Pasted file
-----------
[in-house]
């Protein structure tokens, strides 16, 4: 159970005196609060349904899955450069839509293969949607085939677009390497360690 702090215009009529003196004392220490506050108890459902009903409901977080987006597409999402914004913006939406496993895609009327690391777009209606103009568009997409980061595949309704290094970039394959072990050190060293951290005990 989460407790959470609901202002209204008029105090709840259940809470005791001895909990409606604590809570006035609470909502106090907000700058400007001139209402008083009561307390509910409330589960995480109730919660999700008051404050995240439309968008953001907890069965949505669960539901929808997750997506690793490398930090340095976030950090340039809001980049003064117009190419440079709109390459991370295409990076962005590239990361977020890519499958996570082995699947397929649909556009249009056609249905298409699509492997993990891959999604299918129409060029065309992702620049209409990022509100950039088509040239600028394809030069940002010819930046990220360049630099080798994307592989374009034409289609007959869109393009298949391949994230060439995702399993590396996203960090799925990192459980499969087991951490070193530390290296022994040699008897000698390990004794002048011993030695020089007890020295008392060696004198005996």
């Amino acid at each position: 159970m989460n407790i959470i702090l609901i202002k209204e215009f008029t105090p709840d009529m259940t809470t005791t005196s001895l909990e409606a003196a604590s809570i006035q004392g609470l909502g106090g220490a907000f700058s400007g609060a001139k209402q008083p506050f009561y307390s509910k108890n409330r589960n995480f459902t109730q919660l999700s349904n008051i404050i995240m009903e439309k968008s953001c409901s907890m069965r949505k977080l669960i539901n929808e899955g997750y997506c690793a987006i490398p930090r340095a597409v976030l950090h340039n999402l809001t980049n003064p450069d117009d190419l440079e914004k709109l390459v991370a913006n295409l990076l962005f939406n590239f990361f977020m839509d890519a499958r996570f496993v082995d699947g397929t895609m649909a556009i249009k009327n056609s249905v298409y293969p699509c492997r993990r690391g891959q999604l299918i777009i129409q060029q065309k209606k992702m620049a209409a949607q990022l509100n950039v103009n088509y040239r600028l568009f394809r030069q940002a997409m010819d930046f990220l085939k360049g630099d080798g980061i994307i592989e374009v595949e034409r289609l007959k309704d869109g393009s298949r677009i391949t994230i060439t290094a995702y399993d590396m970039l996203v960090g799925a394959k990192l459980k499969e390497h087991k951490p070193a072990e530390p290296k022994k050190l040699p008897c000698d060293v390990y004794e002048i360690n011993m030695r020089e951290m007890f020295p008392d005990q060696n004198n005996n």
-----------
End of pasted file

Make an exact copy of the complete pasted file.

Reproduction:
[in-house]
């Protein structure tokens, strides 16, 4: 159970005196609060349904899955450069839509293969949607085939677009390497360690 702090215009009529003196004392220490506050108890459902009903409901977080987006597409999402914004913006939406496993895609009327690391777009209606103009568009997409980061595949309704290094970039394959072990050190060293951290005990 989460407790959470609901202002209204008029105090709840259940809470005791001895909990409606604590809570006035609470909502106090907000700058400007001139209402008083009561307390509910409330589960995480109730919660999700008051404050995240439309968008953001907890069965949505669960539901929808997750997506690793490398930090340095976030950090340039809001980049003064117009190419440079709109390459991370295409990076962005590239990361977020890519499958996570082995699947397929649909556009249009056609249905298409699509492997993990891959999604299918129409060029065309992702620049209409990022509100950039088509040239600028394809030069940002010819930046990220360049630099080798994307592989374009034409289609007959869109393009298949391949994230060439995702399993590396996203960090799925990192459980499969087991951490070193530390290296022994040699008897000698390990004794002048011993030695020089007890020295008392060696004198005996």
């Amino acid at each position: 159970m989460n407790i959470i702090l609901i202002k209204e215009f008029t105090p709840d009529m259940t809470t005791t005196s001895l909990e409606a003196a604590s809570i006035q004392g609470l909502g106090g220490a907000f700058s400007g609060a001139k209402q008083p506050f009561y307390s509910k108890n409330r589960n995480f459902t109730q919660l999700s349904n008051i404050i995240m009903e439309k968008s953001c409901s907890m069965r949505k977080l669960i539901n929808e899955g997750y997506c690793a987006i490398p930090r340095a597409v976030l950090h340039n999402l809001t980049n003064p450069d117009d190419l440079e914004k709109l390459v991370a913006n295409l990076l962005f939406n590239f990361f977020m839509d890519a499958r996570f496993v082995d699947g397929t895609m649909a556009i249009k009327n056609s249905v298409y293969p699509c492997r993990r690391g891959q999604l299918i777009i129409q060029q065309k209606k992702m620049a209409a949607q990022l509100n950039v103009n088509y040239r600028l568009f394809r030069q940002a997409m010819d930046f990220l085939k360049g630099d080798g980061i994307i592989e374009v595949e034409r289609l007959k309704d869109g393009s298949r677009i391949t994230i060439t290094a995702y399993d590396m970039l996203v960090g799925a394959k990192l459980k499969e390497h087991k951490p070193a072990e530390p290296k022994k050190l040699p008897c000698d060293v390990y004794e002048i360690n011993m030695r020089e951290m007890f020295p008392d005990q060696n004198n005996n």